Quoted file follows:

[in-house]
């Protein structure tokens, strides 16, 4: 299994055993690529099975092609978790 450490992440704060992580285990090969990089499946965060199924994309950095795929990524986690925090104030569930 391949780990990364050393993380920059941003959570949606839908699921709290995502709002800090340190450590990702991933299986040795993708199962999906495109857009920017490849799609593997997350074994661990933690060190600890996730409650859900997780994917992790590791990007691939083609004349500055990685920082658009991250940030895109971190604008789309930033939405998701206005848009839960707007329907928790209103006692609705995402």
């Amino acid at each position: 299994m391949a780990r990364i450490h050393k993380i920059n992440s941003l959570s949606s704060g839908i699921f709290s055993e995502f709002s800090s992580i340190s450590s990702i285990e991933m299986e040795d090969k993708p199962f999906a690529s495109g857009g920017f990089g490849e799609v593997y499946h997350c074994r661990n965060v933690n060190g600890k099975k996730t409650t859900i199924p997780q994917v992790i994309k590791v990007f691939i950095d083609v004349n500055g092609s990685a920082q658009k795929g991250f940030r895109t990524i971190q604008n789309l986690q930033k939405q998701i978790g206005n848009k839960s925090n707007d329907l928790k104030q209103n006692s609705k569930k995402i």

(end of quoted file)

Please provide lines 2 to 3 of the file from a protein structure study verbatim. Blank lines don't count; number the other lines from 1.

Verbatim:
């Protein structure tokens, strides 16, 4: 299994055993690529099975092609978790 450490992440704060992580285990090969990089499946965060199924994309950095795929990524986690925090104030569930 391949780990990364050393993380920059941003959570949606839908699921709290995502709002800090340190450590990702991933299986040795993708199962999906495109857009920017490849799609593997997350074994661990933690060190600890996730409650859900997780994917992790590791990007691939083609004349500055990685920082658009991250940030895109971190604008789309930033939405998701206005848009839960707007329907928790209103006692609705995402």
């Amino acid at each position: 299994m391949a780990r990364i450490h050393k993380i920059n992440s941003l959570s949606s704060g839908i699921f709290s055993e995502f709002s800090s992580i340190s450590s990702i285990e991933m299986e040795d090969k993708p199962f999906a690529s495109g857009g920017f990089g490849e799609v593997y499946h997350c074994r661990n965060v933690n060190g600890k099975k996730t409650t859900i199924p997780q994917v992790i994309k590791v990007f691939i950095d083609v004349n500055g092609s990685a920082q658009k795929g991250f940030r895109t990524i971190q604008n789309l986690q930033k939405q998701i978790g206005n848009k839960s925090n707007d329907l928790k104030q209103n006692s609705k569930k995402i």